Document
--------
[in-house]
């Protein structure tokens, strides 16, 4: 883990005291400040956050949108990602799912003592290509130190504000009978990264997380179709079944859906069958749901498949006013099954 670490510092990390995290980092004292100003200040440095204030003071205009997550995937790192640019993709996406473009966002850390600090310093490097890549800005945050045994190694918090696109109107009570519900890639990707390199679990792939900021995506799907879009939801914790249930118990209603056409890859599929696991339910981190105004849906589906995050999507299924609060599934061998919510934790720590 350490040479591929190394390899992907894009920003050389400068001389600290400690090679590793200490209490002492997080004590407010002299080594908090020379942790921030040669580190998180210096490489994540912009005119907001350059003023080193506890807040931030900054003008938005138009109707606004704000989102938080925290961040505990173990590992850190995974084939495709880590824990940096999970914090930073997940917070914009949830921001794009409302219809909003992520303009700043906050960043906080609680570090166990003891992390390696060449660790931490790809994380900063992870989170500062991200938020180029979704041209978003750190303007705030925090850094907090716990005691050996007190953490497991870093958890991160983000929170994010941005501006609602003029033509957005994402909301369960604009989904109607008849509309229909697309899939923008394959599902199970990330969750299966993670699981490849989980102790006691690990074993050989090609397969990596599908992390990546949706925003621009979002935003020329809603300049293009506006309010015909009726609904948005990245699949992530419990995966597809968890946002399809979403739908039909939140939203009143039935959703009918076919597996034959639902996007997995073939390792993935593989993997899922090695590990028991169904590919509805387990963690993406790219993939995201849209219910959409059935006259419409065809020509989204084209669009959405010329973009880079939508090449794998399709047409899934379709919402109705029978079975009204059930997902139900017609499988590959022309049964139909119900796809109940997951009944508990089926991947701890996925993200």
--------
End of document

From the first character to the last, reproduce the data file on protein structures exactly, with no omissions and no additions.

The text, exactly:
[in-house]
């Protein structure tokens, strides 16, 4: 883990005291400040956050949108990602799912003592290509130190504000009978990264997380179709079944859906069958749901498949006013099954 670490510092990390995290980092004292100003200040440095204030003071205009997550995937790192640019993709996406473009966002850390600090310093490097890549800005945050045994190694918090696109109107009570519900890639990707390199679990792939900021995506799907879009939801914790249930118990209603056409890859599929696991339910981190105004849906589906995050999507299924609060599934061998919510934790720590 350490040479591929190394390899992907894009920003050389400068001389600290400690090679590793200490209490002492997080004590407010002299080594908090020379942790921030040669580190998180210096490489994540912009005119907001350059003023080193506890807040931030900054003008938005138009109707606004704000989102938080925290961040505990173990590992850190995974084939495709880590824990940096999970914090930073997940917070914009949830921001794009409302219809909003992520303009700043906050960043906080609680570090166990003891992390390696060449660790931490790809994380900063992870989170500062991200938020180029979704041209978003750190303007705030925090850094907090716990005691050996007190953490497991870093958890991160983000929170994010941005501006609602003029033509957005994402909301369960604009989904109607008849509309229909697309899939923008394959599902199970990330969750299966993670699981490849989980102790006691690990074993050989090609397969990596599908992390990546949706925003621009979002935003020329809603300049293009506006309010015909009726609904948005990245699949992530419990995966597809968890946002399809979403739908039909939140939203009143039935959703009918076919597996034959639902996007997995073939390792993935593989993997899922090695590990028991169904590919509805387990963690993406790219993939995201849209219910959409059935006259419409065809020509989204084209669009959405010329973009880079939508090449794998399709047409899934379709919402109705029978079975009204059930997902139900017609499988590959022309049964139909119900796809109940997951009944508990089926991947701890996925993200």